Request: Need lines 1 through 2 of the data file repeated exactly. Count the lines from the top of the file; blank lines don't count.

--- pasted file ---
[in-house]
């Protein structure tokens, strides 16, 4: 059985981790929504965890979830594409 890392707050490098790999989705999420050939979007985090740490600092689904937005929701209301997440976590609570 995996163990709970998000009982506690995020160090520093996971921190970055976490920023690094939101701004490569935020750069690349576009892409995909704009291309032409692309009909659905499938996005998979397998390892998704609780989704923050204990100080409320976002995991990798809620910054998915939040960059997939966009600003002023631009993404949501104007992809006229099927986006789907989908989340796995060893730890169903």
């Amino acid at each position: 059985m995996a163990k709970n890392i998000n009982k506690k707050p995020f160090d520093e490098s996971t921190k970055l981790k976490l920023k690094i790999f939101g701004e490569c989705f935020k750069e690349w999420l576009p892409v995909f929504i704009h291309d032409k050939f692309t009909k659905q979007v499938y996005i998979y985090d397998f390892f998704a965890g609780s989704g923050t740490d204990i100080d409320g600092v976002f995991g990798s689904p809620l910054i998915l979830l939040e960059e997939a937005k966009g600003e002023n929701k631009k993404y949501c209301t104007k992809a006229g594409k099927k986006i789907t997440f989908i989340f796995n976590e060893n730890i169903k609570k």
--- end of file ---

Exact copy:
[in-house]
């Protein structure tokens, strides 16, 4: 059985981790929504965890979830594409 890392707050490098790999989705999420050939979007985090740490600092689904937005929701209301997440976590609570 995996163990709970998000009982506690995020160090520093996971921190970055976490920023690094939101701004490569935020750069690349576009892409995909704009291309032409692309009909659905499938996005998979397998390892998704609780989704923050204990100080409320976002995991990798809620910054998915939040960059997939966009600003002023631009993404949501104007992809006229099927986006789907989908989340796995060893730890169903």